Review Summary: Screaming along in South London
The news of an artist's passing, especially one with as sprawling a discography as Bowie's, can prompt a period of reevaluation and belated exploration; no doubt this soundtrack from '93 has been hiding at the bottom of many a fan's 'to do' list and would appear a prime candidate for posthumous reappraisal. This album is often held up as the moment Bowie turned his back on the commercial approach he'd first embraced at the beginning of the 80's and can be seen as a bridge between the predominantly lumpen 'Black Tie White Noise' and the Eno assisted 'Blade Runner-noir' near classic 'Outside'. If Bowie could ever be accused of being anything close to boring it was on the directionless 'Black Tie White Noise', a release that captured the man sounding uncharacteristically listless; here was an artist in desperate need of a new muse to escape the pressures of releasing yet another traditional album carrying the weight of the Bowie name. It's little wonder the chance to produce music to accompany an offbeat and mildly subversive drama appealed as it offered an opportunity to tinker outside of the usual intense critical glare whilst also offering up a readymade artistic landscape beyond his regular sphere of influences in which to operate.
'The Buddha of Suburbia' by Hanif Kureishi tells the coming of age story of a 17 year old mixed-race English boy who goes through a period of intense spiritual and sexual self discovery in the 1970's; it isn't much of a stretch to see how the themes of prejudice, bisexuality, East and West culture clash and the suburban landscape of 'saarf London' appealed to Bowie. What's interesting here isn't that the project attracted David in the first place but just how much it clearly inspired him once he'd started working on it. This album isn't in fact the actual soundtrack he recorded to accompany the BBC show but rather a set of tracks subsequently recorded to expand on the styles and ideas presented in the original score. Clearly the geography of this world, a place David knew so well, was somewhere he wanted to get lost in a little deeper than his original remit strictly demanded.
The fact that these compositions were 'inspired by' the TV show rather than recorded specifically as soundtrack music certainly strengthens this album's standing as a legitimate Bowie solo album and specifically only the one track remains unaltered from the original unreleased soundtrack, that of course being the all important and dominant titular track. It's an essential Bowie anthem that appropriately marks the return of the barrow boy South London singing accent last heard regularly on 'Hunky Dory', the lyrics layering tongue in cheek innuendos on top of each other reaching a head with the impassioned cry of 'down on my knees in suburbia!'. The sauciness continues on the second cut 'Sex and the Church', a dance pop number that strongly hints that Bowie had likely been listening to the Pet Shop Boys in advance of the 'Hallo Spaceboy' collaboration two years later.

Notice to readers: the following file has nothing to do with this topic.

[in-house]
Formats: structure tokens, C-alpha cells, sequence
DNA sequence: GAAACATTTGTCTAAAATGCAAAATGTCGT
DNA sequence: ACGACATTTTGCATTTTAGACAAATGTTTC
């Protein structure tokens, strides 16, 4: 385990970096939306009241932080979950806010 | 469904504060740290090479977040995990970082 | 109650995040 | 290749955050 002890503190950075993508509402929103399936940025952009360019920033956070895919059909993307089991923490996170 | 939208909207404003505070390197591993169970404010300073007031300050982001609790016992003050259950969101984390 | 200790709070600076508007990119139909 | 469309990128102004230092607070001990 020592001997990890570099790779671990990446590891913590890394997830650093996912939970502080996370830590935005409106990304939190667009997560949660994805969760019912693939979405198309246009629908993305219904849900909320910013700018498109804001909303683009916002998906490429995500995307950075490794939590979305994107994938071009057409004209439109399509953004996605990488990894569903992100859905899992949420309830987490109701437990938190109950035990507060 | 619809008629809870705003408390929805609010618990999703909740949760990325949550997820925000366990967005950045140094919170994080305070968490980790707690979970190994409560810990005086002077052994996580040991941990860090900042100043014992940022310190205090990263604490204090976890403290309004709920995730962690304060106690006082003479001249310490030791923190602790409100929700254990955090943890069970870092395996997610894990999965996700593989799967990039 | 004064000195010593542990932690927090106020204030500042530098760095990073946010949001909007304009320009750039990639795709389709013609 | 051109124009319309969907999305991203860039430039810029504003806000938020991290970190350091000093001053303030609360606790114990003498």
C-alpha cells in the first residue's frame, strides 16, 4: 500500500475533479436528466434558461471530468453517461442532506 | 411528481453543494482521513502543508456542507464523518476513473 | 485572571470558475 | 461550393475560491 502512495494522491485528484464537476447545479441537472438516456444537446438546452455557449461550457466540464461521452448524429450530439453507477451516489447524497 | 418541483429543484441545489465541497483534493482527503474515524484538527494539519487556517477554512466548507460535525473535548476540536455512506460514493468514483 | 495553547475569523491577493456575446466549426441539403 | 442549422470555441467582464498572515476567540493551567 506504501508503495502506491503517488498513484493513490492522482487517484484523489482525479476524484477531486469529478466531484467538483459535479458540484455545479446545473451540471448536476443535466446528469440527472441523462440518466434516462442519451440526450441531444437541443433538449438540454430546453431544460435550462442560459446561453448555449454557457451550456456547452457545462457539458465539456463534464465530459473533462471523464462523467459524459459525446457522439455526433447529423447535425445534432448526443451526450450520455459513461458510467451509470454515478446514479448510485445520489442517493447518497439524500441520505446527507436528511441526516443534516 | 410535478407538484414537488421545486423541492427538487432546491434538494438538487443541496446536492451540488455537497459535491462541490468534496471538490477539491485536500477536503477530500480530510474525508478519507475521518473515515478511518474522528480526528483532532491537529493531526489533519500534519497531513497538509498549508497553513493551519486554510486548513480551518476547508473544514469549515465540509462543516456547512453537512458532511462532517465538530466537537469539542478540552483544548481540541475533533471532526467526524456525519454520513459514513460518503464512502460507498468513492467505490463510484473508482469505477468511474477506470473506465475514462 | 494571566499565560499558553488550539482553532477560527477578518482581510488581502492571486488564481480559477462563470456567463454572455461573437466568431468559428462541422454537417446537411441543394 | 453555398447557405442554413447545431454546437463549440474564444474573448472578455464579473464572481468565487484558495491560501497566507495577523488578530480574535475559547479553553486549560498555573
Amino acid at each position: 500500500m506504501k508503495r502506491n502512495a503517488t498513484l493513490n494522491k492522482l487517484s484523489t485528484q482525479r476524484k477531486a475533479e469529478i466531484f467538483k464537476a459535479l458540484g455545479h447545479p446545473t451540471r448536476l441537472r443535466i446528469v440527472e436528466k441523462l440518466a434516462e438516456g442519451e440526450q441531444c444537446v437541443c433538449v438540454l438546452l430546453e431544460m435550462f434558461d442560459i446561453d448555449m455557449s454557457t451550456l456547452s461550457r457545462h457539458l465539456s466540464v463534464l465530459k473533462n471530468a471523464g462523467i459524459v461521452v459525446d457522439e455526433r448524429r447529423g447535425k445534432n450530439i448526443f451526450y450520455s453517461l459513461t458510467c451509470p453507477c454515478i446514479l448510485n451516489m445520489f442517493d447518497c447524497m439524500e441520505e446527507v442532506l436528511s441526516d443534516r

This release is more explicitly linked with it's successor 'Outside' through the seeped-in-nostalgia ballad 'Strangers When We Meet' appearing in a different guise on both albums. The version included here sports a fussier arrangement and plays the part of a mid album driver whereas the better known 'Outside' take adopts the role of palette cleansing curtain closer; which you prefer will most likely boil down to your preference for either the 'Heroes'-y guitar licks of the former or tasteful piano patter of the latter. 'Bleed Like a Craze, Dad' is another highlight with more mockney vocals spouting repetitive cut-up lyrics that name drop the Krays over 'Lodger' throwback riffs. 'Untitled No.1' is more intriguing still, a warm richly multi-layered mix of ambient tones with Bowie repeatedly cooing 'Sleepy Kapoor' like a mantra before asking us to 'fill the cup with our sleepy souls'. The instrumentals that account for three of the songs here are evocative and uniformly excellent, in particular 'South Horizon' stands out through prominently featuring Mike Garson on piano and it serves as a precursor to his many show stealing contributions on 'Outside'; his jazzy explorations here are tellingly interrupted at the 2:30 mark with the introduction of an unexpected robotic sci-fi sample and accompanying drumbeat.
Sometimes it's our greatest strength that we end up neglecting and in Bowie's case there's a suspicion the instincts that served him so well in the 70's had been left to grow blunt in the 80's; 'The Buddha of Suburbia' at times feels like a process of sharpening those instincts again, reawakening the creative fires that had been burning low for nigh on a decade. Of course it goes without saying that this release was never intended to be held up against Bowie's grand artistic statements of the 70's and must instead be judged on its own unique intentions and merits. As such 'The Buddha of Suburbia' should be respected as a quietly impressive 'lost' work, one that with the gift of hindsight can be remembered as acting as herald to Bowie's final artistic chapter. The great man himself was quoted as saying that the album never stood a chance commercially as it 'only got one review...a good one as it happens'; well here rather belatedly is another one of those David. RIP.